And even as the parent of a child who went all the way through school on a gluten-free diet, I wonder if it really benefits our children’s health to say “no treats in the classroom.” Do we teach the right lessons about healthy eating by sending out the message that all goodies are bad? Can we honestly say the occasional classroom candy is the childhood obesity culprit? Don’t even adults look forward to the little break in the routine that a treat can be?

Today, Amanda, a college freshman, loves the nutrition class she is taking. She says she is learning that moderation is the key to healthy eating. I think that’s the lesson we want to teach even our kindergartners.

At first I wasn’t sure how I would respond to the poll. Now I know.

  • Sea

    I don’t think a ban of classroom treats should be necessary. From an outside perspective, with all the testing going on even of very young children it seems that a lot of the fun has been taken out of childhood. I’m not crazy about excessively sweet treats for kids, but an occasional treat (hopefully one reasonably healthy) could make activities or celebrations more fun. Obesity is a problem that needs to be handled with nutrition and more active family lifestyles, not something teachers should be expected to aggressively combat at school. I do think children’s “traditional” diets are vile nutritionally and many parents (and schools) would do well to give them a makeover- give the kids the right attitude towards good, REAL, delicious food and you won’t have a generation of tater tot and chicken nugget addicts.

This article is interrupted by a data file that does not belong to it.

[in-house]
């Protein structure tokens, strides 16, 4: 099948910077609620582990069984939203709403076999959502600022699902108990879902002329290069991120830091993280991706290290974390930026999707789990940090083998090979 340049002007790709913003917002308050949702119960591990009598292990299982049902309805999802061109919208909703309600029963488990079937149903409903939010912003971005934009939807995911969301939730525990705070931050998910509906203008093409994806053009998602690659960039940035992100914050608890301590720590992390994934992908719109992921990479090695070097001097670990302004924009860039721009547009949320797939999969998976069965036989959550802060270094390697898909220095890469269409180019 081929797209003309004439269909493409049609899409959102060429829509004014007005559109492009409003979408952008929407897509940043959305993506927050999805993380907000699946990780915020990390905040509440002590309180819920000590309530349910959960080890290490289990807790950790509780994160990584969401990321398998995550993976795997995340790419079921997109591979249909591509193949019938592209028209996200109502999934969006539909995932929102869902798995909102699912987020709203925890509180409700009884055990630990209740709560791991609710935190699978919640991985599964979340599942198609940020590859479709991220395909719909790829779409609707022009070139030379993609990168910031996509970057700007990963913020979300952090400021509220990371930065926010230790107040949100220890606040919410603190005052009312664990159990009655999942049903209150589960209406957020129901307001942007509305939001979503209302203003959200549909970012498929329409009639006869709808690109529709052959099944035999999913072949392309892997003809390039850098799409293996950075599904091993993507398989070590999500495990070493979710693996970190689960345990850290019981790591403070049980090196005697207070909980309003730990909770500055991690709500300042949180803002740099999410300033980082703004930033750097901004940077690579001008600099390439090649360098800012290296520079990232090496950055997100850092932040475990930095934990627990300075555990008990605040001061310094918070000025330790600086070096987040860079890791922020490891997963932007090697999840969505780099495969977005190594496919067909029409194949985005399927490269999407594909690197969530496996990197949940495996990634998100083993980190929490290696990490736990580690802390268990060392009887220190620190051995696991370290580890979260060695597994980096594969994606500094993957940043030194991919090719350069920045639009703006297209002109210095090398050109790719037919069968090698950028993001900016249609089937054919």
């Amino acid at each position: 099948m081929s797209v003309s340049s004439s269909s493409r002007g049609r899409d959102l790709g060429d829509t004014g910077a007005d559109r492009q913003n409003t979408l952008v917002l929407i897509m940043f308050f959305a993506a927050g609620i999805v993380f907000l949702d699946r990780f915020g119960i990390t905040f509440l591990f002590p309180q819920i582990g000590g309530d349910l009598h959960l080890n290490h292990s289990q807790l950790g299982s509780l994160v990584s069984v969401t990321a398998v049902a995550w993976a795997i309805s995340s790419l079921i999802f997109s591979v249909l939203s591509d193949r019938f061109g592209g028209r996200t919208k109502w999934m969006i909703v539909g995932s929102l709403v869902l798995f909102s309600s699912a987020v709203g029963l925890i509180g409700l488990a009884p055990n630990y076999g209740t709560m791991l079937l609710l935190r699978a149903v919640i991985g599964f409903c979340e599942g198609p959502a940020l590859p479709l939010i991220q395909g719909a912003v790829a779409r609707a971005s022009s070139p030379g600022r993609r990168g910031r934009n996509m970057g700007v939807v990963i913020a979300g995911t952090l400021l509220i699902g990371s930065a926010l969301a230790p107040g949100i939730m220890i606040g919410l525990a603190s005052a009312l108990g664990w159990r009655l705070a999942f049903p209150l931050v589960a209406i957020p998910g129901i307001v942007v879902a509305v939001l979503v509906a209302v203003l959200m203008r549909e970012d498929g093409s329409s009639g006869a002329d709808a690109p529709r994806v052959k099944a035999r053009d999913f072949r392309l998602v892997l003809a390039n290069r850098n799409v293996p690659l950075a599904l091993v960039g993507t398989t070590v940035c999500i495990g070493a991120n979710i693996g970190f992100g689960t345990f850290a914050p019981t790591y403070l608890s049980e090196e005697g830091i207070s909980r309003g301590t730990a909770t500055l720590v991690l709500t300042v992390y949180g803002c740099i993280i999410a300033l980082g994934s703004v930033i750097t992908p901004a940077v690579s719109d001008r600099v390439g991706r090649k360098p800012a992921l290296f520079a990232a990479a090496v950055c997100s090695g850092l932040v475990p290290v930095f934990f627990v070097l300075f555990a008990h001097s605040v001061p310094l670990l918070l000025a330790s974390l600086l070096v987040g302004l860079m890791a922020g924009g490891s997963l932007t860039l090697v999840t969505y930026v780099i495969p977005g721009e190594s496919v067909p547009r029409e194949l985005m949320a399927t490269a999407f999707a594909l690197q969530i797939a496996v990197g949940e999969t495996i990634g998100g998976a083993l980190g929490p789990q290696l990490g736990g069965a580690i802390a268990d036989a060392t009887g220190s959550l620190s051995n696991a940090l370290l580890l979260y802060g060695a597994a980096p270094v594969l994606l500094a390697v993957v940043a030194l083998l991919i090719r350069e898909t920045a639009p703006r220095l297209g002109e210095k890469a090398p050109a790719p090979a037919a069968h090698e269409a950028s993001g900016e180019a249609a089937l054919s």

-Sea, 32
    Gluten Free since age 3

  • A surprise pizza party happened just last Friday for my 4th grade celiac. She took it in stride, but reminded the teacher that she couldn’t have it. The teacher felt awful and didn’t give the pizza a second thought.
    What surprised me was that we usually get a warning when something like that happens. But not this time.
    This topic brings up another issue for me…those coupons/incentives/rewards for Pizza Hut for kids doing their reading or spelling or something.
    Just today I had to tell my daughter’s teacher that it’s not a reward for her to get a coupon to a place she can’t eat.

  • Interesting post! I eat gluten free. My daughter does not (except for dinners at home). She just reminded me when she came home today to make sure we send in all the box tops so her class can win a donut party. She is definitely motivated by food. It is the highlight of her day at school whenever there is a party, treat, or birthday with sweets. Her first grade teacher has two prize baskets – only one is candy. I love what my daughter says – “It isn’t good to pick candy as a prize b/c then your prize is gone in a few minutes and you have no prize.” Finding exciting and appropriate prizes for older kids that are not food related is probably difficult and costly, but I am sure creative teachers can handle that!